• Replacement of selected room air conditioner equipment with cooling from larger and more efficient central chillers.
  • Improved energy management for the approximately 5,000 personal computers on campus, e.g., shutting off monitors when not in use. Computers selected for campus use all include Energy Star features that reduce energy usage.
  • Emergency phones around campus are solar powered.

(February 2018 update) Photovoltaic (PV) solar panels have been installed at the Thompson Building to provide power to offset utility power. Systems that have been installed in previous have now collect an estimated 3 million gallons per year of condensate from air handling units, which is distributed to Chilled Water Plant cooling towers as a supplemental source for make-up water.

(September 2014 update) The University of Tampa has installed one electric vehicle (EV) charging stations located on the first floor of the Thomas Parking Garage. This EV charging station can charge all new generation electric vehicles, such as the Chevy Volt, Nissan Leaf, Ford Focus Electric and Honda Fit Electric. More stations will be added as need demands.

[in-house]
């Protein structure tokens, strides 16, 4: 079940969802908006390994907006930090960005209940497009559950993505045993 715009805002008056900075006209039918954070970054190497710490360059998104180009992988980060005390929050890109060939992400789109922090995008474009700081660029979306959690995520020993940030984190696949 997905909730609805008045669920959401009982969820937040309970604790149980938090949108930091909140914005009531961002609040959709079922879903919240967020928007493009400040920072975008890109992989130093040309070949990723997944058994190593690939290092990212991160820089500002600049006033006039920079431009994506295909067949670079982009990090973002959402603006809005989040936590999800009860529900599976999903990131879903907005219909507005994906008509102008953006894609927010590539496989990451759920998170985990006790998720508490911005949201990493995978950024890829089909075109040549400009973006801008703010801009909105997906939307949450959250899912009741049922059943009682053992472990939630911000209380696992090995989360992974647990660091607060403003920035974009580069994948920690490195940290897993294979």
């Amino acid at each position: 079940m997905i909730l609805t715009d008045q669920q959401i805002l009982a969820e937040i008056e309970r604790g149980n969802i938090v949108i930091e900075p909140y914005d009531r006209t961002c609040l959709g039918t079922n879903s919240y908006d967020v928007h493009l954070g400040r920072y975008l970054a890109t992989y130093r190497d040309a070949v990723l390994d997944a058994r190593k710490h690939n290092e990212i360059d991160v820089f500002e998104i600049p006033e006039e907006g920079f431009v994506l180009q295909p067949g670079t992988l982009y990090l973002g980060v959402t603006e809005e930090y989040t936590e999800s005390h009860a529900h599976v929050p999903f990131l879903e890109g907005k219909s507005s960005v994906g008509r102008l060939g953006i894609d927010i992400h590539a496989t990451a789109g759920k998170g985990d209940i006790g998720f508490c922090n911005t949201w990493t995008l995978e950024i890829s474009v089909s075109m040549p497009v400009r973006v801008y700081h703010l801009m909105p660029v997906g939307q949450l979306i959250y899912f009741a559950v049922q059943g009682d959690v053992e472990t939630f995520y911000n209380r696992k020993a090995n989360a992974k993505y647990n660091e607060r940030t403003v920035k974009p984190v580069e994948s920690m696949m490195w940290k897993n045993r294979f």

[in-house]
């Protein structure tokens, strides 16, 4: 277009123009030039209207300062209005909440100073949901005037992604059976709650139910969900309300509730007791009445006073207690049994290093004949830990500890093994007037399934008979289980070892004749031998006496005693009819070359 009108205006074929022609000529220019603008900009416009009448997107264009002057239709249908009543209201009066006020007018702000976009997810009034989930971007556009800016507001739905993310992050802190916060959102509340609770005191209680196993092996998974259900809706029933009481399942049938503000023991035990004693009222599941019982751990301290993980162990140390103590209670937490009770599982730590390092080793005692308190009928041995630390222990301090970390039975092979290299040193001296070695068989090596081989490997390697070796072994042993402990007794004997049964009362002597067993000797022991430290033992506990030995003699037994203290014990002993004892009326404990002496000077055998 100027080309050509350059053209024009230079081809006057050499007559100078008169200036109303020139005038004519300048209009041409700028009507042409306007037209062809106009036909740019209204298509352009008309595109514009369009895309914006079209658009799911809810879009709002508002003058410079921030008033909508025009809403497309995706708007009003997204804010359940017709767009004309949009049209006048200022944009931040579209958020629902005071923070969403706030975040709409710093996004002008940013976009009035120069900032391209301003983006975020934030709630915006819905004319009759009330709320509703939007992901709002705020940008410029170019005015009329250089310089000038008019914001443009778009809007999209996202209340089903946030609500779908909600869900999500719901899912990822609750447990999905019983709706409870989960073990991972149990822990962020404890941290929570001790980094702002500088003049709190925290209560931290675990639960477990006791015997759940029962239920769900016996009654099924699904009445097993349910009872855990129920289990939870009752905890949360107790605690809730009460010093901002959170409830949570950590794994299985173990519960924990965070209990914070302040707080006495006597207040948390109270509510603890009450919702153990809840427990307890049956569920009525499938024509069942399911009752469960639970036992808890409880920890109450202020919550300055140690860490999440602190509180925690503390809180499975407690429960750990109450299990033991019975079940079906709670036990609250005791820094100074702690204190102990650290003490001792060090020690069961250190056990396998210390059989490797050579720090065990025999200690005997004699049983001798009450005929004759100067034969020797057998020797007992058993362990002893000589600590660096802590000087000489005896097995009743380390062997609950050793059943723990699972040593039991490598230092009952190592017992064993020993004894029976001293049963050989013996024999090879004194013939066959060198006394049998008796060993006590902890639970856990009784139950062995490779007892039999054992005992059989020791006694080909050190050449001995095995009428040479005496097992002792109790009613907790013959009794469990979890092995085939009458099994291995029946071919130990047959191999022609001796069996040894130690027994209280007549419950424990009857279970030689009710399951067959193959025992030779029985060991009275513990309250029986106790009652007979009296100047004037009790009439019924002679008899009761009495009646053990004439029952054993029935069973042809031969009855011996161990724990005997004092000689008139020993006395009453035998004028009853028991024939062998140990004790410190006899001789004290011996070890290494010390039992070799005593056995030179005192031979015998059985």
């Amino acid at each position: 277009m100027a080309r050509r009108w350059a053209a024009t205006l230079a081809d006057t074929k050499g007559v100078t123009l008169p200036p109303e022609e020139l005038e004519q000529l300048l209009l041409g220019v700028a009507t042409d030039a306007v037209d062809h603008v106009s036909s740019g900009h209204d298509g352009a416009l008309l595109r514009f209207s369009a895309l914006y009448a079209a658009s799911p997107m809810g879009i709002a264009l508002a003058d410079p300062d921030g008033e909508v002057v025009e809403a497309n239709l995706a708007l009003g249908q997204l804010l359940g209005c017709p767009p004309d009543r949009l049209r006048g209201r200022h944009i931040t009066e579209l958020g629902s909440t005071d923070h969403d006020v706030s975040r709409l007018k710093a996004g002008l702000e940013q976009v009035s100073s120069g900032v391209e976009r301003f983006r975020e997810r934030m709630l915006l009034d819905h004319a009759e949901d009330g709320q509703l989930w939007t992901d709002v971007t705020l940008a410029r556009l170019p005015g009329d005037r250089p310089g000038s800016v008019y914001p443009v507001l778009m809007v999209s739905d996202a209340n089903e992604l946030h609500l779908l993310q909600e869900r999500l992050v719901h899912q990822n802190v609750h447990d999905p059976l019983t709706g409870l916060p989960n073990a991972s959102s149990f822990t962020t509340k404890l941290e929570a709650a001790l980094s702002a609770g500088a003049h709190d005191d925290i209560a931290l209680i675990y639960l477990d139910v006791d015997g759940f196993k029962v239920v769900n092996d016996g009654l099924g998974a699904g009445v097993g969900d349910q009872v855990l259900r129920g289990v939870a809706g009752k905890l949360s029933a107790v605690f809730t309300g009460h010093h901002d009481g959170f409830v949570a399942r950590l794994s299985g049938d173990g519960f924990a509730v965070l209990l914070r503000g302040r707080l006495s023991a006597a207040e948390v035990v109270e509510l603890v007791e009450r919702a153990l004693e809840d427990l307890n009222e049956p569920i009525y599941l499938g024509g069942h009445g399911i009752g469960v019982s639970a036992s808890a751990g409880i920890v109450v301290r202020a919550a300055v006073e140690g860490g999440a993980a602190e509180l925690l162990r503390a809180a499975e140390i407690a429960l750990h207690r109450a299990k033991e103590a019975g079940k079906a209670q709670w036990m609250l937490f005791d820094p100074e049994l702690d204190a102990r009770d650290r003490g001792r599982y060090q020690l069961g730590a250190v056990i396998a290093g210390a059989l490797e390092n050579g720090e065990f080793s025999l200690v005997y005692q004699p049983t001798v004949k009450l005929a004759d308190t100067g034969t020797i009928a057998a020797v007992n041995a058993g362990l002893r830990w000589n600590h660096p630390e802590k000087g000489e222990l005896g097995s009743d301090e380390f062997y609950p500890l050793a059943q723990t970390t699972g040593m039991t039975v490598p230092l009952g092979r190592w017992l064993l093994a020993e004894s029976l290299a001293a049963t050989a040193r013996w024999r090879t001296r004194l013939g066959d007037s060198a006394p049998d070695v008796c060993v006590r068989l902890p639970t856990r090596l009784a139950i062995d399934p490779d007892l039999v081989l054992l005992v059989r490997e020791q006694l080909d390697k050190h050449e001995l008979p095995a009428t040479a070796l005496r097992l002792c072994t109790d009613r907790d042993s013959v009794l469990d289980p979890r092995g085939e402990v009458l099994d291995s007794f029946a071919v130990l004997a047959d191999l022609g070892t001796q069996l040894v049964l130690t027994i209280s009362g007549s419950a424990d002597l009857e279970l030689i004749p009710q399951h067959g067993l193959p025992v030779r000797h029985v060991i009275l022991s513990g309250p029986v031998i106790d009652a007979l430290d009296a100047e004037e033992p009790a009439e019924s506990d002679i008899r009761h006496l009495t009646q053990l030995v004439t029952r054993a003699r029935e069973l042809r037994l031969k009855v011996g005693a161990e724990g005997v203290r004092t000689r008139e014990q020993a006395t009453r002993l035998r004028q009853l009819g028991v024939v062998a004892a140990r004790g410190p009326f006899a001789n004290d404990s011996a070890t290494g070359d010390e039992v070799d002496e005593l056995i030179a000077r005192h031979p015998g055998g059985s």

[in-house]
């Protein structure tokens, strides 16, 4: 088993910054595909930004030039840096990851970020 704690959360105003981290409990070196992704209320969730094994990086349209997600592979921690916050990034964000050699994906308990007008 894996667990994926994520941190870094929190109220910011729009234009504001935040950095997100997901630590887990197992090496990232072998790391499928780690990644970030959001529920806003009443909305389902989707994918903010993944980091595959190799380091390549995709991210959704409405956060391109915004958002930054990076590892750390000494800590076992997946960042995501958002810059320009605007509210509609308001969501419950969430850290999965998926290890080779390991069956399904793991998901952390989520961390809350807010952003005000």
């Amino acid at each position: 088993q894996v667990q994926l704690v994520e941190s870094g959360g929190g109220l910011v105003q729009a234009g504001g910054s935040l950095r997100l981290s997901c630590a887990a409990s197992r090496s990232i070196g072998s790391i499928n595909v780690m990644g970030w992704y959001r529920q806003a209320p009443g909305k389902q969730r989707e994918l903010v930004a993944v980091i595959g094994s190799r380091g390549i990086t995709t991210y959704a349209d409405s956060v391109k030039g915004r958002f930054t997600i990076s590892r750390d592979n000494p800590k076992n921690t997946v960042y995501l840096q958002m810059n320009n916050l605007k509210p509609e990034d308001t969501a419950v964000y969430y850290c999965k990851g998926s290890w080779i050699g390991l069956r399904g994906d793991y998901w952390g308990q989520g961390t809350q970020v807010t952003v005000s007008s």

(September 2013 update) Single speed motors for existing air conditioning systems have been replaced with variable speed motors that can accelerate slowly and provide only the amount of power required. The result is a reduced consumption of electricity to drive the motor and an extended service life for the equipment.

The central campus and east campus chilled water networks were joined during the summer of 2013, providing a back-up for each system. A second chiller unit (the second phase) was established in early 2013 and provides cooling to the Jenkins residence hall and to replace aging equipment in Brevard Hall and the future distribution to Austin Hall to replace that aging equipment.